From the Great War’s global effects to ISIS’s anti-Western gold currency, here are this week’s top picks in imperial and global history. Continue reading “This Week’s Top Picks in Imperial & Global History”
BBC Radio 4 recently featured the Centre’s Dr. Gajendra Singh in its ‘Soldiers of Empire’ series, ‘The Fight for Fairyland’ (especially at 17 minutes and 26 minutes). This episode:
tells the story of the Indian Army on the Western Front, from disembarkation in Marseilles where the troops were greeted by excited crowds, to the grim reality of the trenches. Ill-equipped and inadequately trained for industrial combat, they nonetheless resolutely held one third of the British frontline between October and December 1914.
Today (19 September) is the centenary of David Lloyd George’s speech at the Queen’s Hall in the West End of London. As we digest the news that Scotland’s voters have rejected independence, it is interesting to reflect on the role that a different form of Celtic nationalism played in shaping the rhetoric of the Great War.
In the first autumn of the war, Lloyd George’s carefully cultivated public character was almost perfectly pitched. Continue reading “Lloyd George’s Greatest War Speech, 100 Years On”
Here are this week’s top picks in imperial and global reading: Continue reading “This Week’s Top Picks in Imperial & Global History”
Arthur der Weduwen & Andrew Eckert
Editors of The Historian, 2013-2014
The Imperial & Global Forum is delighted to draw your attention to the most recent volume of the University of Exeter’s excellent student History Society journal The Historian, this one focusing largely upon the First World War.
[From the Editors] We are very pleased to welcome you to the third issue of the third volume of The Historian, the University of Exeter’s History Society Journal. As you may have judged from the cover, this edition largely focuses on the First World War and its centenary, which has dominated the news over the past months. This is the first time that The Historian runs with a specific theme; something we hope will continue in the future. This edition also features several articles unrelated to the First World War, as The Historian remains a journal to which any student can contribute on any topic of historical interest.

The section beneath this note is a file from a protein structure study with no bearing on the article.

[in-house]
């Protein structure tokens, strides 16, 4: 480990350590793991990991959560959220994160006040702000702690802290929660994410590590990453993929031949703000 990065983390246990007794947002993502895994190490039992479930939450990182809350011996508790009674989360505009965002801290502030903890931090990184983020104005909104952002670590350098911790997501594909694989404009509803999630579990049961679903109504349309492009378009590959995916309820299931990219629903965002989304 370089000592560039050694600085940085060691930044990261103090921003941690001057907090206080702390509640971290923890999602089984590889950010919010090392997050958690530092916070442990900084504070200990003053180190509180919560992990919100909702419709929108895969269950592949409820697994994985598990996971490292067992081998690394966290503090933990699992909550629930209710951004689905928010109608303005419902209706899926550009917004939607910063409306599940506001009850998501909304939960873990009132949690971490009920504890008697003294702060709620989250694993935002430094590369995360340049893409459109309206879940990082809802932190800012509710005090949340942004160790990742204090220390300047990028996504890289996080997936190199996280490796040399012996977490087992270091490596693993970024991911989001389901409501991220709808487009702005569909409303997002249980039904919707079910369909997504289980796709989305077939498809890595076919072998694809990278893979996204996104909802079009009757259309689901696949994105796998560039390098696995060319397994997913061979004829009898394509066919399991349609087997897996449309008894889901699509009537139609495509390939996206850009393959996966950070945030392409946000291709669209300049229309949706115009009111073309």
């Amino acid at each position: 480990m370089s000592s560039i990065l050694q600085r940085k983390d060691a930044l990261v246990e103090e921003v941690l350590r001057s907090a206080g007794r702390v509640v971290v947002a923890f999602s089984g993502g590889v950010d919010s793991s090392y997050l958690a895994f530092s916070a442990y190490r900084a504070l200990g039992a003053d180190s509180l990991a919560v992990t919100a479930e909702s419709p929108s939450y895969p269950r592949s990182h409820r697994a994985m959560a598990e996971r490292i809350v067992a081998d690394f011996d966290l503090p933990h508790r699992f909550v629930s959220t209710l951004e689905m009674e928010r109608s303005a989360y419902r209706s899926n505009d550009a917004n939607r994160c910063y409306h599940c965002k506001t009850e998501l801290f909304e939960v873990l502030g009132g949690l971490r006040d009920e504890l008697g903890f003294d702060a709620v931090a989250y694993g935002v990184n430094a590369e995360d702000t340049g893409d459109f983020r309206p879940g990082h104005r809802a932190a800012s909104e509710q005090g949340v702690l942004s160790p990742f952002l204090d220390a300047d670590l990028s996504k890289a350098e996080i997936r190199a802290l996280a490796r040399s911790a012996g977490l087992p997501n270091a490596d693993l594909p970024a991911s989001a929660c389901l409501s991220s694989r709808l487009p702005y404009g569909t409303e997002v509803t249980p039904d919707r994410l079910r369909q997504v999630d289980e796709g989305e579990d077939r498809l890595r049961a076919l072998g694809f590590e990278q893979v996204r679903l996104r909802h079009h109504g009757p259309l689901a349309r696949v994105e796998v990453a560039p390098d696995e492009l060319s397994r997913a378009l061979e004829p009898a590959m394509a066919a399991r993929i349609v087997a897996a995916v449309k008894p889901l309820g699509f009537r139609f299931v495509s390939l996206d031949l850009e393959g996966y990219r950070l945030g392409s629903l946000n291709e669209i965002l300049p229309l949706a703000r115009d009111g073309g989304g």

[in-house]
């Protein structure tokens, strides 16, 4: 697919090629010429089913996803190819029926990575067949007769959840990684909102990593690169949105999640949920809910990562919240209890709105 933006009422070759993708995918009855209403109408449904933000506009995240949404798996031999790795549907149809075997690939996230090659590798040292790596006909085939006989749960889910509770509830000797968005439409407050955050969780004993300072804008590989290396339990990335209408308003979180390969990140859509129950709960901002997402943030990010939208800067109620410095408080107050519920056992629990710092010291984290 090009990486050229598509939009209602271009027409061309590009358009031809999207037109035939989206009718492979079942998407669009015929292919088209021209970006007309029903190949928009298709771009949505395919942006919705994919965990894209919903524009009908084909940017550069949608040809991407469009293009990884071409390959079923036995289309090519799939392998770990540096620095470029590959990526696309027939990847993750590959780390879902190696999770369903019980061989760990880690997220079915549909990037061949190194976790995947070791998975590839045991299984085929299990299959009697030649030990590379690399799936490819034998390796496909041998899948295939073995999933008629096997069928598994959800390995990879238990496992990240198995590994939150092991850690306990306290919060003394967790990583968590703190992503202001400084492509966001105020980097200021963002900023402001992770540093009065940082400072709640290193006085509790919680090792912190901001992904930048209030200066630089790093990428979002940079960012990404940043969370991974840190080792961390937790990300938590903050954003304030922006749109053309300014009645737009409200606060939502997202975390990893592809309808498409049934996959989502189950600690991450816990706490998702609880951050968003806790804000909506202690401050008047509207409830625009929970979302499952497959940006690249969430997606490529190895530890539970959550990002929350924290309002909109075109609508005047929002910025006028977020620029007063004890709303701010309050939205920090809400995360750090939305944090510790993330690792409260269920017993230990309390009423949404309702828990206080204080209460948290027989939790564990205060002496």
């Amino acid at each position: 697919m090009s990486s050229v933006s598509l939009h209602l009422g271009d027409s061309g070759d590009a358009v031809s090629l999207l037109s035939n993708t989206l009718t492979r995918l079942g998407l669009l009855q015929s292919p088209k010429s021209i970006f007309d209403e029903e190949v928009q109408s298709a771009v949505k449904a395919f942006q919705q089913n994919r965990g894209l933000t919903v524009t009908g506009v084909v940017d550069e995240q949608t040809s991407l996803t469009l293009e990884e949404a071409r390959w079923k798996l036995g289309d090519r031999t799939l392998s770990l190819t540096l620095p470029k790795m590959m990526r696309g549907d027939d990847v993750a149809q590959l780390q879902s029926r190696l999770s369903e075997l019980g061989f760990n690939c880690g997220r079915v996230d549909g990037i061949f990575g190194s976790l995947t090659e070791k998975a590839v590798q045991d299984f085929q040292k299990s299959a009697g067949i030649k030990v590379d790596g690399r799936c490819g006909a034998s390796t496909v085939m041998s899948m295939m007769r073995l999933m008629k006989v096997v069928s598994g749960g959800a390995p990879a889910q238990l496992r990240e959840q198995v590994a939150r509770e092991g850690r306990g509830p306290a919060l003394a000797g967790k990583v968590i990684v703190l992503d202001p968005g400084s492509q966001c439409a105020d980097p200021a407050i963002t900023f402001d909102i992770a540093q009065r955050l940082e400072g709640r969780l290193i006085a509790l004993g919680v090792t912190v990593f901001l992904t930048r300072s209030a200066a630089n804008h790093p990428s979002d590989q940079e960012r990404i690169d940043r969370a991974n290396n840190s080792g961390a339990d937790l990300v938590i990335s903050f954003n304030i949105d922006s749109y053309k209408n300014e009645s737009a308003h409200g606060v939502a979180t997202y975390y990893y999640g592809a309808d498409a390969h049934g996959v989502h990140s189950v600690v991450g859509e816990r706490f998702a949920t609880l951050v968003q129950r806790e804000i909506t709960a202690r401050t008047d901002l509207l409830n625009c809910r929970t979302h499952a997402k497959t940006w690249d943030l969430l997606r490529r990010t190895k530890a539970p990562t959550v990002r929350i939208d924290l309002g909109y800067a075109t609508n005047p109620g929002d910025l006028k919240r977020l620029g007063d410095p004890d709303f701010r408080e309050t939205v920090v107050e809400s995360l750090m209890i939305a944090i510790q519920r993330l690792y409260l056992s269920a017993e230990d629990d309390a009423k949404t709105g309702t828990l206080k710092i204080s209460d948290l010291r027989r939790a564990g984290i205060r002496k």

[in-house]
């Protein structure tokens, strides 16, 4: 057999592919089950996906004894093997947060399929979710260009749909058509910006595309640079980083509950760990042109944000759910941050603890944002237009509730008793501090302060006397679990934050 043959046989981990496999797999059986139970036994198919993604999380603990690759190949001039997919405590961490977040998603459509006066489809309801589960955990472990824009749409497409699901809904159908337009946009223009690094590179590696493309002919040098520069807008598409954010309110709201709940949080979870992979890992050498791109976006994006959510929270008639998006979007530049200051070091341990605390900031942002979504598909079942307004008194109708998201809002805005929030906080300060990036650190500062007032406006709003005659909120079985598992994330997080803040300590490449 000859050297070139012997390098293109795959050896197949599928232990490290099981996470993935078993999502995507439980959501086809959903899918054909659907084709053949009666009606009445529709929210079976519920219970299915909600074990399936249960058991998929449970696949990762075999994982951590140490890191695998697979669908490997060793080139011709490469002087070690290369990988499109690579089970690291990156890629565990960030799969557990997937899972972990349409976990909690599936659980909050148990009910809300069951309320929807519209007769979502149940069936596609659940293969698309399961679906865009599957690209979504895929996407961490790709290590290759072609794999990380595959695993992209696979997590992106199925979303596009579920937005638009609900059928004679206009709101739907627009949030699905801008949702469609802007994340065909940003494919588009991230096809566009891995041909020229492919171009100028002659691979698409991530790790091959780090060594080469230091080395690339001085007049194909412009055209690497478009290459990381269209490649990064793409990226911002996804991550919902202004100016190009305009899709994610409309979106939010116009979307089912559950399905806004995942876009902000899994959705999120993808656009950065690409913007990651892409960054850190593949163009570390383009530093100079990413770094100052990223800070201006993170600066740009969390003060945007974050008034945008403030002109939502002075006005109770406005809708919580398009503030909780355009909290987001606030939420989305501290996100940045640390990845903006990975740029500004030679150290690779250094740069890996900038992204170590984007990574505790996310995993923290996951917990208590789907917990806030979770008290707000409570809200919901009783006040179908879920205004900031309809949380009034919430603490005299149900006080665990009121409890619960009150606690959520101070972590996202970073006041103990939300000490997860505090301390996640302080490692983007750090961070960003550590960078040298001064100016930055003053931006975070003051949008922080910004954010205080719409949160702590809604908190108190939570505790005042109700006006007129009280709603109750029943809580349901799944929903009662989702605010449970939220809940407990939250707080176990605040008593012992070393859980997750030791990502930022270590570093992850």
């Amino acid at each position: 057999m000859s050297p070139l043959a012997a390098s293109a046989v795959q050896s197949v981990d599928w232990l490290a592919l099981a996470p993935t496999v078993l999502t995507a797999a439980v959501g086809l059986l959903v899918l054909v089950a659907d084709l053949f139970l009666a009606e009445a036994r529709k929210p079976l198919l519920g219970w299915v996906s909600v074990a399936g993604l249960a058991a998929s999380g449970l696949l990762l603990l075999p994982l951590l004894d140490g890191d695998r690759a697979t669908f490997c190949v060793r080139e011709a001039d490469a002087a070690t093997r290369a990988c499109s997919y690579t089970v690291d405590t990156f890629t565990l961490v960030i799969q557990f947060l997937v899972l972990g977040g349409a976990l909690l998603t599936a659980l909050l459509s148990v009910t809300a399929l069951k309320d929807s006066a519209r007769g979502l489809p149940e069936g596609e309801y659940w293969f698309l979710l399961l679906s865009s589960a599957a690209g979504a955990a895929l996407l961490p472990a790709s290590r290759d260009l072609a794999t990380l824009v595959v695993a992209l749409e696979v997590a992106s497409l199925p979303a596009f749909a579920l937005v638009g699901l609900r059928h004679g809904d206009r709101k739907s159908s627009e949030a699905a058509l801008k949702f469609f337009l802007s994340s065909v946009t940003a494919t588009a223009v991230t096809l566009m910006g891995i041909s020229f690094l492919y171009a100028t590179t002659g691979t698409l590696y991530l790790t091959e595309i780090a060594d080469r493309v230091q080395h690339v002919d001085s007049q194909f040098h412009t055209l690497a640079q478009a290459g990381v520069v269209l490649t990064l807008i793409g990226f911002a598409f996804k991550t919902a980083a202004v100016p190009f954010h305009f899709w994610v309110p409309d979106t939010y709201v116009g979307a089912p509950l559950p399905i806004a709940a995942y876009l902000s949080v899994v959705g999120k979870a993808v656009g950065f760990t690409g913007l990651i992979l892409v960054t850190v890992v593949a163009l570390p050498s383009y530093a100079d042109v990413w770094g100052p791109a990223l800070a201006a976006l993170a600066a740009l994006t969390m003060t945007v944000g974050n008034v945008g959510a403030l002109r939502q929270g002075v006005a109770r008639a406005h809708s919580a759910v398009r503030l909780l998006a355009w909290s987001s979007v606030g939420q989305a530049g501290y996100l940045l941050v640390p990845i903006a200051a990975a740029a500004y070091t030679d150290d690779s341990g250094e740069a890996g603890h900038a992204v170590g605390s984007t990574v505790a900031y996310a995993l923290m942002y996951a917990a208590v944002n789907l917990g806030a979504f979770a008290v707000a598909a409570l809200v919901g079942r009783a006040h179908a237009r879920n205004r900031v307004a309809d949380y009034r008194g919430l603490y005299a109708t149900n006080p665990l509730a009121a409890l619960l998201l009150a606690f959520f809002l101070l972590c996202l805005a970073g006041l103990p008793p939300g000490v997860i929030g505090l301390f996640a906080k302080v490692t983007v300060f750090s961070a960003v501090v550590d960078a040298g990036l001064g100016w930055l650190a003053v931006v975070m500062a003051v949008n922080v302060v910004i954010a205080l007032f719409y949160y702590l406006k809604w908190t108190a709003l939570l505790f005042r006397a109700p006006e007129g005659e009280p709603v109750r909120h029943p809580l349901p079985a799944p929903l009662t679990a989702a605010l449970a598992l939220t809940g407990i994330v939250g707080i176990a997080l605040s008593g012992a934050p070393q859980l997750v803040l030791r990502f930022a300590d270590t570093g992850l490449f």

Visiting Research Fellow, National Museum of the Royal Navy
British naval policy in the First World War era has become a topic of considerable debate in the last two decades. One of the key issues with which historians have grappled has been the question of the relative importance assigned to home and imperial defence by contemporary politicians and defence planners. Continue reading “The Recall of the Legions: A New Perspective on the Anglo-German Naval Rivalry”
Michael Gove’s recent assault, in the form of an article in the Daily Mail, alleges that the myths of the First World War continue to be perpetuated by an unholy alliance of left-wing academics and television sit-coms. The Education Secretary accused his ideological opponents of failing to recognise that the conflict was a ‘just war’, fought in defence of ‘Britain’s special tradition of liberty’. Since the piece went to press, the myriad problems inherent in Gove’s characterisation have been dissected at great length – including an excellent assessment by Marc-William Palen in this very blog. Yet while we might take particular exception to the tone and context of the Education Secretary’s position, such attempts to deploy the rhetoric of justice and liberty in defence of conflict are nothing new. Indeed, from my own research on the Liberal Party and the outbreak of the 1899-1902 South African War, I would suggest that Gove is merely rehashing the language and rhetoric of pro-war Liberals at the turn of the century. Continue reading “Echoes of Britain’s Wartime Past: Gove’s Timeless Rhetoric of Justice and Liberty”